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Latvia Bans Coca-Cola, Pepsi and Sweets in Schools
 
TodayOnline.com
August 23, 2006

The Latvian government banned schools from selling food and beverages it considers unhealthy, including soft drinks made by Coca-Cola and Pepsi-Cola.

The government said the ban covers all products that contain artificial food colorings, flavorings, sweeteners and caffeine.

Instead of sweets, crisps, soft drinks and bubble gum, school cafes will be stocked with unsalted nuts, dried fruit, wholegrain snacks, oatmeal cookies, mineral water and unsweetened juices.

"Artificial colorings and flavorings can result in allergic reactions, and young organisms are more sensitive to chemicals," the Latvian health ministry said in a statement.

The ministry added that every European Union member state is allowed to ban or restrict sales of food containing certain artificial agents. Latvia joined the EU in 2004.

In July, former US Secretary of State Madeleine Albright sent a letter to Latvian President Vaira Vike-Freiberga asking that sales of Coca-Cola should not be banned in Latvia's schools.

Albright is a director of the Albright Group LLC, whose activities include brokering agreements with governments and businesses and building strategic relationships with opinion leaders, according to the group's website. Coca-Cola is one of its clients.

The ban approved by the Latvian government does not require approval from parliament and will come into force on November 1. AFP The Latvian government banned schools from selling food and beverages it considers unhealthy, including soft drinks made by Coca-Cola and Pepsi-Cola.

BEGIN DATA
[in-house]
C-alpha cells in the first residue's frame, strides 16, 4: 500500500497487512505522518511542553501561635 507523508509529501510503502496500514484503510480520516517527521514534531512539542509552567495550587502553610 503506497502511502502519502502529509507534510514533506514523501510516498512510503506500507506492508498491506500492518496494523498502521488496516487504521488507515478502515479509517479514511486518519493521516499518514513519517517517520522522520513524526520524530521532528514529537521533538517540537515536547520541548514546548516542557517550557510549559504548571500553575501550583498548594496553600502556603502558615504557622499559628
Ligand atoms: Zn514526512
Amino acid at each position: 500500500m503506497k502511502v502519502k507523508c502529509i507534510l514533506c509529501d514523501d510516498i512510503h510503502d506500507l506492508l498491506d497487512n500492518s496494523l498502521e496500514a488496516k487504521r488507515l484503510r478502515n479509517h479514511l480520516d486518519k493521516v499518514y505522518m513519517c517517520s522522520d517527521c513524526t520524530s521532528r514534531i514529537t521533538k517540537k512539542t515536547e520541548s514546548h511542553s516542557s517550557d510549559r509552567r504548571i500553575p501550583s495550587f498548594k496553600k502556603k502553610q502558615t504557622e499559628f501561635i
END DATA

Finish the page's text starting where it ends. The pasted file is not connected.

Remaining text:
The government said the ban covers all products that contain artificial food colorings, flavorings, sweeteners and caffeine.

Instead of sweets, crisps, soft drinks and bubble gum, school cafes will be stocked with unsalted nuts, dried fruit, wholegrain snacks, oatmeal cookies, mineral water and unsweetened juices.

"Artificial colorings and flavorings can result in allergic reactions, and young organisms are more sensitive to chemicals," the Latvian health ministry said in a statement.

The ministry added that every European Union member state is allowed to ban or restrict sales of food containing certain artificial agents. Latvia joined the EU in 2004.

In July, former US Secretary of State Madeleine Albright sent a letter to Latvian President Vaira Vike-Freiberga asking that sales of Coca-Cola should not be banned in Latvia's schools.

Albright is a director of the Albright Group LLC, whose activities include brokering agreements with governments and businesses and building strategic relationships with opinion leaders, according to the group's website. Coca-Cola is one of its clients.

The ban approved by the Latvian government does not require approval from parliament and will come into force on November 1.

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